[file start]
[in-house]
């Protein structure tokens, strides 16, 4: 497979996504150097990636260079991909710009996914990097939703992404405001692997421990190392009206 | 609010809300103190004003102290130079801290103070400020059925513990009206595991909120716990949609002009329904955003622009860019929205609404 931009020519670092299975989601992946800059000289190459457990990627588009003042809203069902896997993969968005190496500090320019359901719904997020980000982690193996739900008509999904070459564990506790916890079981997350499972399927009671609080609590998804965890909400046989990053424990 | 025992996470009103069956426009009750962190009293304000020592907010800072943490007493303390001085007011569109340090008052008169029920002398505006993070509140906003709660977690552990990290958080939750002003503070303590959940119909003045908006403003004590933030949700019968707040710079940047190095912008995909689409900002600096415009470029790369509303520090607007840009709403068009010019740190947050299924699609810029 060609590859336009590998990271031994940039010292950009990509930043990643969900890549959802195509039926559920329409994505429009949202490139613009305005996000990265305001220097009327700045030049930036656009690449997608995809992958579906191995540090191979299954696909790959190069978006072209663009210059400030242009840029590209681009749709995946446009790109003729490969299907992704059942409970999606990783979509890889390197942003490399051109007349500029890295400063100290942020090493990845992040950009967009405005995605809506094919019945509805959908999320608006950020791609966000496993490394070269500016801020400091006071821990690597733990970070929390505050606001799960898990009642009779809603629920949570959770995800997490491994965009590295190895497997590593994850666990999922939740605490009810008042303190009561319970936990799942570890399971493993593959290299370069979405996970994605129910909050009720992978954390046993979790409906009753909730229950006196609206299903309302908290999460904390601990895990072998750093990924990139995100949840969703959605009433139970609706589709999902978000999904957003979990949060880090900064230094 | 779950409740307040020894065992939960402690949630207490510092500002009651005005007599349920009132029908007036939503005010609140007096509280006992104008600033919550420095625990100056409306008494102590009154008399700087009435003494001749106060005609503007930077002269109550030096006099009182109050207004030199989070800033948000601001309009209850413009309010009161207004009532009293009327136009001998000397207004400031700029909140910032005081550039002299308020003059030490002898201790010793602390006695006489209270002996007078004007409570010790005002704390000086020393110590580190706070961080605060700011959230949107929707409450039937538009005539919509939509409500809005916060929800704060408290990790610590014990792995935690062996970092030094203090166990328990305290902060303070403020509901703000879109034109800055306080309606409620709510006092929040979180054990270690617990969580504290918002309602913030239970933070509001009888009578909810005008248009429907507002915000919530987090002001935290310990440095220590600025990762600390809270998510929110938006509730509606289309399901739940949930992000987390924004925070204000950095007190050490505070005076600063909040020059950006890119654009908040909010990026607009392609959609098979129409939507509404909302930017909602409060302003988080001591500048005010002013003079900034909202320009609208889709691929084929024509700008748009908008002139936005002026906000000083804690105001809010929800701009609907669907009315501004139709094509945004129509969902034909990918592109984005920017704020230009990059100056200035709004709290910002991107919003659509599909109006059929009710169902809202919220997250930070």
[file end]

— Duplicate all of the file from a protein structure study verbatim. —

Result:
[in-house]
């Protein structure tokens, strides 16, 4: 497979996504150097990636260079991909710009996914990097939703992404405001692997421990190392009206 | 609010809300103190004003102290130079801290103070400020059925513990009206595991909120716990949609002009329904955003622009860019929205609404 931009020519670092299975989601992946800059000289190459457990990627588009003042809203069902896997993969968005190496500090320019359901719904997020980000982690193996739900008509999904070459564990506790916890079981997350499972399927009671609080609590998804965890909400046989990053424990 | 025992996470009103069956426009009750962190009293304000020592907010800072943490007493303390001085007011569109340090008052008169029920002398505006993070509140906003709660977690552990990290958080939750002003503070303590959940119909003045908006403003004590933030949700019968707040710079940047190095912008995909689409900002600096415009470029790369509303520090607007840009709403068009010019740190947050299924699609810029 060609590859336009590998990271031994940039010292950009990509930043990643969900890549959802195509039926559920329409994505429009949202490139613009305005996000990265305001220097009327700045030049930036656009690449997608995809992958579906191995540090191979299954696909790959190069978006072209663009210059400030242009840029590209681009749709995946446009790109003729490969299907992704059942409970999606990783979509890889390197942003490399051109007349500029890295400063100290942020090493990845992040950009967009405005995605809506094919019945509805959908999320608006950020791609966000496993490394070269500016801020400091006071821990690597733990970070929390505050606001799960898990009642009779809603629920949570959770995800997490491994965009590295190895497997590593994850666990999922939740605490009810008042303190009561319970936990799942570890399971493993593959290299370069979405996970994605129910909050009720992978954390046993979790409906009753909730229950006196609206299903309302908290999460904390601990895990072998750093990924990139995100949840969703959605009433139970609706589709999902978000999904957003979990949060880090900064230094 | 779950409740307040020894065992939960402690949630207490510092500002009651005005007599349920009132029908007036939503005010609140007096509280006992104008600033919550420095625990100056409306008494102590009154008399700087009435003494001749106060005609503007930077002269109550030096006099009182109050207004030199989070800033948000601001309009209850413009309010009161207004009532009293009327136009001998000397207004400031700029909140910032005081550039002299308020003059030490002898201790010793602390006695006489209270002996007078004007409570010790005002704390000086020393110590580190706070961080605060700011959230949107929707409450039937538009005539919509939509409500809005916060929800704060408290990790610590014990792995935690062996970092030094203090166990328990305290902060303070403020509901703000879109034109800055306080309606409620709510006092929040979180054990270690617990969580504290918002309602913030239970933070509001009888009578909810005008248009429907507002915000919530987090002001935290310990440095220590600025990762600390809270998510929110938006509730509606289309399901739940949930992000987390924004925070204000950095007190050490505070005076600063909040020059950006890119654009908040909010990026607009392609959609098979129409939507509404909302930017909602409060302003988080001591500048005010002013003079900034909202320009609208889709691929084929024509700008748009908008002139936005002026906000000083804690105001809010929800701009609907669907009315501004139709094509945004129509969902034909990918592109984005920017704020230009990059100056200035709004709290910002991107919003659509599909109006059929009710169902809202919220997250930070």